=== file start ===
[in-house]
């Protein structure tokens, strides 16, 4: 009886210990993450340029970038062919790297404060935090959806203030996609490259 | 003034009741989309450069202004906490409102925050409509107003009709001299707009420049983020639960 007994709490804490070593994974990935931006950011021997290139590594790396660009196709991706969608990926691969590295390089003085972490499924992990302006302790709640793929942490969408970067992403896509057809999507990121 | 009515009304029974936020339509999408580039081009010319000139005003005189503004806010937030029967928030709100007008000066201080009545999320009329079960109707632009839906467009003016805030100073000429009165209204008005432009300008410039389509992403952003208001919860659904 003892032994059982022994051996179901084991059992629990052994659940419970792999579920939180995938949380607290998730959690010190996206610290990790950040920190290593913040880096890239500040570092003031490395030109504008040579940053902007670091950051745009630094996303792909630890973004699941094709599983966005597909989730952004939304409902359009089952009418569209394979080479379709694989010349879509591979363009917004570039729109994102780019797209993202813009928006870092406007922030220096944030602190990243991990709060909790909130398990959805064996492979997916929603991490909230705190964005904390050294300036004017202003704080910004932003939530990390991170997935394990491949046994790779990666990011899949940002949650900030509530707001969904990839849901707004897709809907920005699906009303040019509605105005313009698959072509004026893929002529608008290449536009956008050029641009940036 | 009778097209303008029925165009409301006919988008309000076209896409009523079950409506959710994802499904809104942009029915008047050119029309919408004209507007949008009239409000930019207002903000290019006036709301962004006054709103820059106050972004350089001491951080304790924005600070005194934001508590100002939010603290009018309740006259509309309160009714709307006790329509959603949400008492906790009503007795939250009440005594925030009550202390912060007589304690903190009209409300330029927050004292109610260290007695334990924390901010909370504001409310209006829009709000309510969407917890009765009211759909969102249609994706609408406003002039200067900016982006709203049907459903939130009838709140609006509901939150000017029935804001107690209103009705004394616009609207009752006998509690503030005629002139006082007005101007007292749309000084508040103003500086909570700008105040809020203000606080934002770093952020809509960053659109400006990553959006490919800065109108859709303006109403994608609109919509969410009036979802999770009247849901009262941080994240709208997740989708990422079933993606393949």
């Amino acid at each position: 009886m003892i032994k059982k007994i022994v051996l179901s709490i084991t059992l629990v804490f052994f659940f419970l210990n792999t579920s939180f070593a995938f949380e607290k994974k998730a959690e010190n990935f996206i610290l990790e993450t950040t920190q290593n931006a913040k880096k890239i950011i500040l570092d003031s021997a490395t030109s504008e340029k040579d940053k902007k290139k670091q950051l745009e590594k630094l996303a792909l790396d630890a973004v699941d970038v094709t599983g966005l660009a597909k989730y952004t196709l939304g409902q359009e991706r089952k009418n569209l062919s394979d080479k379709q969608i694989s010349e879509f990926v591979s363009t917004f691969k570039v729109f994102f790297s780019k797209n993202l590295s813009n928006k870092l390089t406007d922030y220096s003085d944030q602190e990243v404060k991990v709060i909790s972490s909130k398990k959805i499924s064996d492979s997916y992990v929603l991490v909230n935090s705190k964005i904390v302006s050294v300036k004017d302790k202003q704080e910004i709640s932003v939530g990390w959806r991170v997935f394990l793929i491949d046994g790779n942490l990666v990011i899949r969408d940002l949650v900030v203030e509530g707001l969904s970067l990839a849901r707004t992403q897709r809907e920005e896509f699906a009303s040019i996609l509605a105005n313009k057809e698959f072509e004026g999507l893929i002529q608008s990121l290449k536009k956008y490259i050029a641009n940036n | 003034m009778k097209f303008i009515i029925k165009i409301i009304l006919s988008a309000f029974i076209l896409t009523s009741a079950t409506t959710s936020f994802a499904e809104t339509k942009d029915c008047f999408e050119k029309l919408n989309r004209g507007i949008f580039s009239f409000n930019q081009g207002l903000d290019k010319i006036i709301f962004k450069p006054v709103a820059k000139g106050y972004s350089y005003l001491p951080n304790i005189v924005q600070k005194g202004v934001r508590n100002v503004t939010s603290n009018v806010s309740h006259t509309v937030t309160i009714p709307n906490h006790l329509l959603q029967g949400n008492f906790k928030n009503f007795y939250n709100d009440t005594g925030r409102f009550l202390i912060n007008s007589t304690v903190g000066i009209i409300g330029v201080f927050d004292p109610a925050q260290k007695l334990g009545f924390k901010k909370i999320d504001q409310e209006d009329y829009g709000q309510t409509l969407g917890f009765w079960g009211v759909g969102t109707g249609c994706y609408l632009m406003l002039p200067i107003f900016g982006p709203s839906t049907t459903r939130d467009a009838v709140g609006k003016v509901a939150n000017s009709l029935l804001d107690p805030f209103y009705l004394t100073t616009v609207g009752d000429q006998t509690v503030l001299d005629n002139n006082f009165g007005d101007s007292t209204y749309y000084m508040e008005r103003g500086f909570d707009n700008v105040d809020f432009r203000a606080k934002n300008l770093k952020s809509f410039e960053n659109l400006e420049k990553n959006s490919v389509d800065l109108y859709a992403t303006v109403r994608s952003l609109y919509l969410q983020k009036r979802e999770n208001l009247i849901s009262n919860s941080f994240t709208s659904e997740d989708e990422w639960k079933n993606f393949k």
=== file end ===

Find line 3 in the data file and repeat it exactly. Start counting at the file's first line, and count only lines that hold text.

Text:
């Amino acid at each position: 009886m003892i032994k059982k007994i022994v051996l179901s709490i084991t059992l629990v804490f052994f659940f419970l210990n792999t579920s939180f070593a995938f949380e607290k994974k998730a959690e010190n990935f996206i610290l990790e993450t950040t920190q290593n931006a913040k880096k890239i950011i500040l570092d003031s021997a490395t030109s504008e340029k040579d940053k902007k290139k670091q950051l745009e590594k630094l996303a792909l790396d630890a973004v699941d970038v094709t599983g966005l660009a597909k989730y952004t196709l939304g409902q359009e991706r089952k009418n569209l062919s394979d080479k379709q969608i694989s010349e879509f990926v591979s363009t917004f691969k570039v729109f994102f790297s780019k797209n993202l590295s813009n928006k870092l390089t406007d922030y220096s003085d944030q602190e990243v404060k991990v709060i909790s972490s909130k398990k959805i499924s064996d492979s997916y992990v929603l991490v909230n935090s705190k964005i904390v302006s050294v300036k004017d302790k202003q704080e910004i709640s932003v939530g990390w959806r991170v997935f394990l793929i491949d046994g790779n942490l990666v990011i899949r969408d940002l949650v900030v203030e509530g707001l969904s970067l990839a849901r707004t992403q897709r809907e920005e896509f699906a009303s040019i996609l509605a105005n313009k057809e698959f072509e004026g999507l893929i002529q608008s990121l290449k536009k956008y490259i050029a641009n940036n | 003034m009778k097209f303008i009515i029925k165009i409301i009304l006919s988008a309000f029974i076209l896409t009523s009741a079950t409506t959710s936020f994802a499904e809104t339509k942009d029915c008047f999408e050119k029309l919408n989309r004209g507007i949008f580039s009239f409000n930019q081009g207002l903000d290019k010319i006036i709301f962004k450069p006054v709103a820059k000139g106050y972004s350089y005003l001491p951080n304790i005189v924005q600070k005194g202004v934001r508590n100002v503004t939010s603290n009018v806010s309740h006259t509309v937030t309160i009714p709307n906490h006790l329509l959603q029967g949400n008492f906790k928030n009503f007795y939250n709100d009440t005594g925030r409102f009550l202390i912060n007008s007589t304690v903190g000066i009209i409300g330029v201080f927050d004292p109610a925050q260290k007695l334990g009545f924390k901010k909370i999320d504001q409310e209006d009329y829009g709000q309510t409509l969407g917890f009765w079960g009211v759909g969102t109707g249609c994706y609408l632009m406003l002039p200067i107003f900016g982006p709203s839906t049907t459903r939130d467009a009838v709140g609006k003016v509901a939150n000017s009709l029935l804001d107690p805030f209103y009705l004394t100073t616009v609207g009752d000429q006998t509690v503030l001299d005629n002139n006082f009165g007005d101007s007292t209204y749309y000084m508040e008005r103003g500086f909570d707009n700008v105040d809020f432009r203000a606080k934002n300008l770093k952020s809509f410039e960053n659109l400006e420049k990553n959006s490919v389509d800065l109108y859709a992403t303006v109403r994608s952003l609109y919509l969410q983020k009036r979802e999770n208001l009247i849901s009262n919860s941080f994240t709208s659904e997740d989708e990422w639960k079933n993606f393949k």